thanks:) btw im from the philippines

        • Courtney
          January 7, 2013 at 10:50 PM

          So glad you got some shots!! They look good :)

  • January 8, 2013 at 11:57 PM

    Courtney, Thank you for having such a wonderful blog!! I just read your post and all the comments and believe it helps me more to understand shooting in manual, which I need to learn. I just need to make notecards so I can remember everything. I take all my photos in P and on RAW. Then use my Paint Shop Pro to edit them. I’m so comfortable taking in the P mode. But I think if I switched to manual I could get even better shots. I take mostly nature shots. Lots of bird photos. I’ve tried in manual mode taking pictures of birds, but they are so fast and I don’t seem to have time to be playing with all my settings to get a decent shot. Most of my shots are blurry or dark or over exposed. I give up and go back to my P setting. Maybe I just need to have more patience and keep trying.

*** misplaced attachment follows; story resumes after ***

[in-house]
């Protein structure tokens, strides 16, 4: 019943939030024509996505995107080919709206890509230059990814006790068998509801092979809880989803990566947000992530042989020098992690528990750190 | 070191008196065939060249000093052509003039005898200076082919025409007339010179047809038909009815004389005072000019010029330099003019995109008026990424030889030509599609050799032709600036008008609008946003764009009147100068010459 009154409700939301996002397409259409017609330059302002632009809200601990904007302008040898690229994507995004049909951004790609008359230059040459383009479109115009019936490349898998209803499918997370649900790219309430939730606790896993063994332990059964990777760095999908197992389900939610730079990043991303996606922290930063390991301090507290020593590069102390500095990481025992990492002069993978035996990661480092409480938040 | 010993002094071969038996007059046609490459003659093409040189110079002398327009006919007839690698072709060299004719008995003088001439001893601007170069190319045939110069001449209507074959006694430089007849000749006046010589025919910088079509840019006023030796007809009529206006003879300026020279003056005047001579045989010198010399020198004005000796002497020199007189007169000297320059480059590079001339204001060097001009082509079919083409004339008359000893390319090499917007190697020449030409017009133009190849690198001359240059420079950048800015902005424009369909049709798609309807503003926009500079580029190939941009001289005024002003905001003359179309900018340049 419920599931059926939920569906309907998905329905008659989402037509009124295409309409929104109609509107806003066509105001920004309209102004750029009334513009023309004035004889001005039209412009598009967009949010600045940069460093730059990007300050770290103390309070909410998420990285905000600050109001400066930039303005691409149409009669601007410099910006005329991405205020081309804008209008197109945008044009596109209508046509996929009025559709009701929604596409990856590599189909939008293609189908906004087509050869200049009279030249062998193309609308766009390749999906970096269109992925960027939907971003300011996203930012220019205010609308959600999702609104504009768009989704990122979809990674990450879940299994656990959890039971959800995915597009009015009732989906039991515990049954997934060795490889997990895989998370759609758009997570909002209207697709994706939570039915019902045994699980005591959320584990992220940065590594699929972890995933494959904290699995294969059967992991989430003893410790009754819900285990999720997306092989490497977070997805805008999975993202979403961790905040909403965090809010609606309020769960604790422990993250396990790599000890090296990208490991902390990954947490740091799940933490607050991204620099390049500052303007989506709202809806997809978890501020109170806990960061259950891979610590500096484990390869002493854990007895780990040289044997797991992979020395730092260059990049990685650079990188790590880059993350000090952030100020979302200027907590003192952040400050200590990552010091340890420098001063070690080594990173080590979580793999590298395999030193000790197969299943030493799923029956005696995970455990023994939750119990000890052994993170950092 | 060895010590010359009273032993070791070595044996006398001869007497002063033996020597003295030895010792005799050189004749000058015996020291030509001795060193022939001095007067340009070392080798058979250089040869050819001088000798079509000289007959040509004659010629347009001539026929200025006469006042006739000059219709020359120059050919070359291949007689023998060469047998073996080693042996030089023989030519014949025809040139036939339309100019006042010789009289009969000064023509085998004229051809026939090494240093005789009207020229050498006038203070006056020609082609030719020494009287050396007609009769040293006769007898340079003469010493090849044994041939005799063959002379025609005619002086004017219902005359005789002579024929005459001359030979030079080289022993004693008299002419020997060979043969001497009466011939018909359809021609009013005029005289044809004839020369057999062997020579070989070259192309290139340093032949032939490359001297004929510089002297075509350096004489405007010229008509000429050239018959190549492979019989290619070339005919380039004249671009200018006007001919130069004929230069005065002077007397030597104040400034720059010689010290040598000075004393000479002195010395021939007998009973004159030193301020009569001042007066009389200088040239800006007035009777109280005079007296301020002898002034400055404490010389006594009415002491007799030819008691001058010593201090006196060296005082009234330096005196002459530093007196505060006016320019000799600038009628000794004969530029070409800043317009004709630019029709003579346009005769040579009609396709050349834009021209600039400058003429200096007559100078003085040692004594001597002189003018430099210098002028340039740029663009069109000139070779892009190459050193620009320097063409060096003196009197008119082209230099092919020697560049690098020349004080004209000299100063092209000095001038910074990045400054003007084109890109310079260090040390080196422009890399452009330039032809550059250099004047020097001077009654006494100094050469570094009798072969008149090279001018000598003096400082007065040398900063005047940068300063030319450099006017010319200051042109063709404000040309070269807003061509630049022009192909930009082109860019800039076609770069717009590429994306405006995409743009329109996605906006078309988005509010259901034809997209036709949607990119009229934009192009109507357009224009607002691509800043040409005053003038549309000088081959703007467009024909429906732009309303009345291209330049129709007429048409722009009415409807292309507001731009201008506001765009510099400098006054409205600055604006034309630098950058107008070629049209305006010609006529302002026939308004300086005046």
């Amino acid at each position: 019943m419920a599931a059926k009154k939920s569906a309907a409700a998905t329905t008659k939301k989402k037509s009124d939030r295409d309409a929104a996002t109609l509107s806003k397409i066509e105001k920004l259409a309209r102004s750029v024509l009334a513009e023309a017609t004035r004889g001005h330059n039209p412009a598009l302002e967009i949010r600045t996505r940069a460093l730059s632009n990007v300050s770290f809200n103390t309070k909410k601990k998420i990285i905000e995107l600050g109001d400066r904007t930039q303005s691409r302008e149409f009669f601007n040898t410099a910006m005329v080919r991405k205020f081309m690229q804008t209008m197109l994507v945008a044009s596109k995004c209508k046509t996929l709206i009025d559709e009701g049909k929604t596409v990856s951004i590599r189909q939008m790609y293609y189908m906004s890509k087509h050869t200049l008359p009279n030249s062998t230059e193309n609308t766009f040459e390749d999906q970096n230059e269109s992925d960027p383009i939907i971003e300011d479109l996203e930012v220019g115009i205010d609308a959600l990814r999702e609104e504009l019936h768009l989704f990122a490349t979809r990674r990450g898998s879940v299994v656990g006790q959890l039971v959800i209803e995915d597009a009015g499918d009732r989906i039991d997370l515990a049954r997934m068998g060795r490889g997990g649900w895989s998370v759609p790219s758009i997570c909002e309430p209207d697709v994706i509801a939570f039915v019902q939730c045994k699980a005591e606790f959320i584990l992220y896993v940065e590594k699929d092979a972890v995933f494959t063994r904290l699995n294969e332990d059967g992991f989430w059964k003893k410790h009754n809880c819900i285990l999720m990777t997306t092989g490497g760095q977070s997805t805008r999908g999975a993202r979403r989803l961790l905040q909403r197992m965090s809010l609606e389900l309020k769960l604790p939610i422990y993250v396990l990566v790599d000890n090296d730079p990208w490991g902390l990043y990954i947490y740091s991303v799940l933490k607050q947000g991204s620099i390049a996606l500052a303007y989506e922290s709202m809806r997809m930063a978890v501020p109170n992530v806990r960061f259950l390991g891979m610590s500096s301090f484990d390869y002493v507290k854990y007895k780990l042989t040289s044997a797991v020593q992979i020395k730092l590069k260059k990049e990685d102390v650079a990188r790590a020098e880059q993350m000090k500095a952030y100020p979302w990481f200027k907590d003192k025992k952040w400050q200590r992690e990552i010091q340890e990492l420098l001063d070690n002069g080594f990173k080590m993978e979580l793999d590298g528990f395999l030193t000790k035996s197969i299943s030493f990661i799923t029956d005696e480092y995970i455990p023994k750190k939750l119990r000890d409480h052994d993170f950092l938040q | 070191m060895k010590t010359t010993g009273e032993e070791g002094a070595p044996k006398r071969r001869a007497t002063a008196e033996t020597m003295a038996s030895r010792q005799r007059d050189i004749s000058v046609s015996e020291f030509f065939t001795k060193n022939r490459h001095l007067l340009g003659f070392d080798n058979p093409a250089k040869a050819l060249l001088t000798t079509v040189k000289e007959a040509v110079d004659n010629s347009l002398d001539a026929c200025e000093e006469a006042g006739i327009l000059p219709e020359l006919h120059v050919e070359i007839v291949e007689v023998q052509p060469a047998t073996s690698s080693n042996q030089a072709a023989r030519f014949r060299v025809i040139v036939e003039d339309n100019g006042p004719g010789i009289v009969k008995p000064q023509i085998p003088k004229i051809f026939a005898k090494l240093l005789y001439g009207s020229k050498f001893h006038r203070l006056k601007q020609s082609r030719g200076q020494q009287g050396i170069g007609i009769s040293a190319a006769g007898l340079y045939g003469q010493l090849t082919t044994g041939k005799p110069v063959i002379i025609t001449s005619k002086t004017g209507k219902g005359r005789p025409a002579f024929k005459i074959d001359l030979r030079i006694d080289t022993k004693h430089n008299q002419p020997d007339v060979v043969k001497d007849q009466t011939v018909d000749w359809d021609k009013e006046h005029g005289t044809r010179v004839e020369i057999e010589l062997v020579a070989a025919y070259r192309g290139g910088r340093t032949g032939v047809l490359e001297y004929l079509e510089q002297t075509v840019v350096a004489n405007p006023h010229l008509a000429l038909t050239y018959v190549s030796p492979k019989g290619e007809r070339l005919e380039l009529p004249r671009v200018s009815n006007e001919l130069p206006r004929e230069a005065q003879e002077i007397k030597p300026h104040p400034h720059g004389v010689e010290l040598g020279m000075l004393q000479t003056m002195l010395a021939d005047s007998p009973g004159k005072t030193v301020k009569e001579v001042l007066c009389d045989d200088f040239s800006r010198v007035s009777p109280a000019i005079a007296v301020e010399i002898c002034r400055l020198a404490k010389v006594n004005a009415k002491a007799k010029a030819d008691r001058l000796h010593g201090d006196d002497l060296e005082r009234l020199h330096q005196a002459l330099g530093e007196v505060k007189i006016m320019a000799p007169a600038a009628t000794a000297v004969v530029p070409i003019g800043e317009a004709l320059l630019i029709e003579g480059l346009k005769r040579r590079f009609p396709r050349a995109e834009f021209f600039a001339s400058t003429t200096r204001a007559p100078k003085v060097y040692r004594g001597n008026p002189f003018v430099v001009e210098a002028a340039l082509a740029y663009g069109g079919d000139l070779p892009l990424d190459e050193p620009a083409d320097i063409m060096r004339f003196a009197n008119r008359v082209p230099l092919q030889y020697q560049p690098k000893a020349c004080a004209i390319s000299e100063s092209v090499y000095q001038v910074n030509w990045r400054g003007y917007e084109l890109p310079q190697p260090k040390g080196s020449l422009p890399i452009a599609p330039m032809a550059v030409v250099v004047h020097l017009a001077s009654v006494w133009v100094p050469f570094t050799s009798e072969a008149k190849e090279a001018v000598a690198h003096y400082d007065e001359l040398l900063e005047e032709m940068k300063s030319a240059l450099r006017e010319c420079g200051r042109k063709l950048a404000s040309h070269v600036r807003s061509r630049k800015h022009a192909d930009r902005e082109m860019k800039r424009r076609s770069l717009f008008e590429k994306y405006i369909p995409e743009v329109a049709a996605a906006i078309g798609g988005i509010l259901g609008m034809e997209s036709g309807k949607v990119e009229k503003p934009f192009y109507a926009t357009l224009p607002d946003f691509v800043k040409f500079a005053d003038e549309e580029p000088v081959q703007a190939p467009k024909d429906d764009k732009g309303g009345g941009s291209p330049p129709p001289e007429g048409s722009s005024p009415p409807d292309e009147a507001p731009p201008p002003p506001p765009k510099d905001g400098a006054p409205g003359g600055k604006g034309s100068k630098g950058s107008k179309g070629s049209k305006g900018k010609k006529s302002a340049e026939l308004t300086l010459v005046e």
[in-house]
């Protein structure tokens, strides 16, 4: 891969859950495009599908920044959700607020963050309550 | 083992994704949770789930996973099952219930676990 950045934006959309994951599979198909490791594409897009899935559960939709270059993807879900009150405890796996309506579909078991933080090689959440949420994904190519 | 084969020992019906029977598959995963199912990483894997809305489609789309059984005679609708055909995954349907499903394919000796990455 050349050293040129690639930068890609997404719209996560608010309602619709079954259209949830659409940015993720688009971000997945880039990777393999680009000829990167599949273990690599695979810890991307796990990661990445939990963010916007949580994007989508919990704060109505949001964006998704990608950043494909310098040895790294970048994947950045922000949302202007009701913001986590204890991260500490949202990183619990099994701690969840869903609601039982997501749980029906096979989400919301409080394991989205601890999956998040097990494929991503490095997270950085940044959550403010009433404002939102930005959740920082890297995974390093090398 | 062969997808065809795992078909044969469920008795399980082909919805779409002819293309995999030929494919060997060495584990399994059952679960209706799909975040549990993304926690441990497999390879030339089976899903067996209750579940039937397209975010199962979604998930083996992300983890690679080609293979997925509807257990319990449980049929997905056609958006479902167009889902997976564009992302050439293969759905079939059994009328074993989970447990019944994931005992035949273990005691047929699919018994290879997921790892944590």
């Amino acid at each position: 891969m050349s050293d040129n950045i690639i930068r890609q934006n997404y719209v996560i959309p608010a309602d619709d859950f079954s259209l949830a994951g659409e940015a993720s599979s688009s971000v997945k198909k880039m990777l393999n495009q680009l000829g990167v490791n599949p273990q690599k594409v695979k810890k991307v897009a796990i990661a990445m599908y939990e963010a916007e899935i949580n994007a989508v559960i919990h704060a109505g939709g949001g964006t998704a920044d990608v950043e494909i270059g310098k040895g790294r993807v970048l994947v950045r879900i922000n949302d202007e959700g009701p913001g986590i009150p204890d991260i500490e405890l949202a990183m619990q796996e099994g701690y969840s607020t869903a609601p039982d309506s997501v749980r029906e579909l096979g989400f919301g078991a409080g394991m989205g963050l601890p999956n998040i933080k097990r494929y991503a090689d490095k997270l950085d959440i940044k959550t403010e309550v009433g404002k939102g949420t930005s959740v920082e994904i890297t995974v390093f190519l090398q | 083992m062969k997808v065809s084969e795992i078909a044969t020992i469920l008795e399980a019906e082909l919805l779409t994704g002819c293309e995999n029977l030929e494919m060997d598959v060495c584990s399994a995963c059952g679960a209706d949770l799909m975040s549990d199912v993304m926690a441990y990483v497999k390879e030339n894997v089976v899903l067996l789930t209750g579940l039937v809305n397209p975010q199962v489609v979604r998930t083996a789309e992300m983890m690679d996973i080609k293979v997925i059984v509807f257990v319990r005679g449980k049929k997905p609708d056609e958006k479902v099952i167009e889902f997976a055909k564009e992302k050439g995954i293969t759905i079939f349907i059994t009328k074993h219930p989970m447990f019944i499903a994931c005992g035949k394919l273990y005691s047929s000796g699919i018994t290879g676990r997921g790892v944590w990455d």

• Courtney
      January 11, 2013 at 10:14 PM

      Welcome! Birds are tough b/c they don’t sit still. Maybe practice on trees or leaves :) They may be more cooperative :) he he Let me know if you have any questions!!

  • January 16, 2013 at 9:48 PM

    Thanks so much for this. I have been taking a lot of pictures for two years now and have been pretty much afraid of trying the Manual mode. I will try it soon! This really helped me understand a lot about Manual, so thank you for taking time to write this.
    I have a Canon SX40 HS that I haven’t played around with much; just used the auto, and then used photoshop for the rest. I really want my photos to be “real”.
    Should there be any different settings in the aperture, ISO, and shutter speed, for water photos?
    ~Emily Albertson

    • Courtney
      January 23, 2013 at 4:19 PM

      Hey Emily!
      I’m excited to hear you are going to tackle manual mode! The settings change each and every time you take photo depending on the light. So, yes, it will change with water photos depending on the amount of light in your images.

  • January 18, 2013 at 12:13 AM

    I shoot M through the live screen. is this a bad habit?

    • Courtney
      January 23, 2013 at 4:21 PM

      Hey Denise,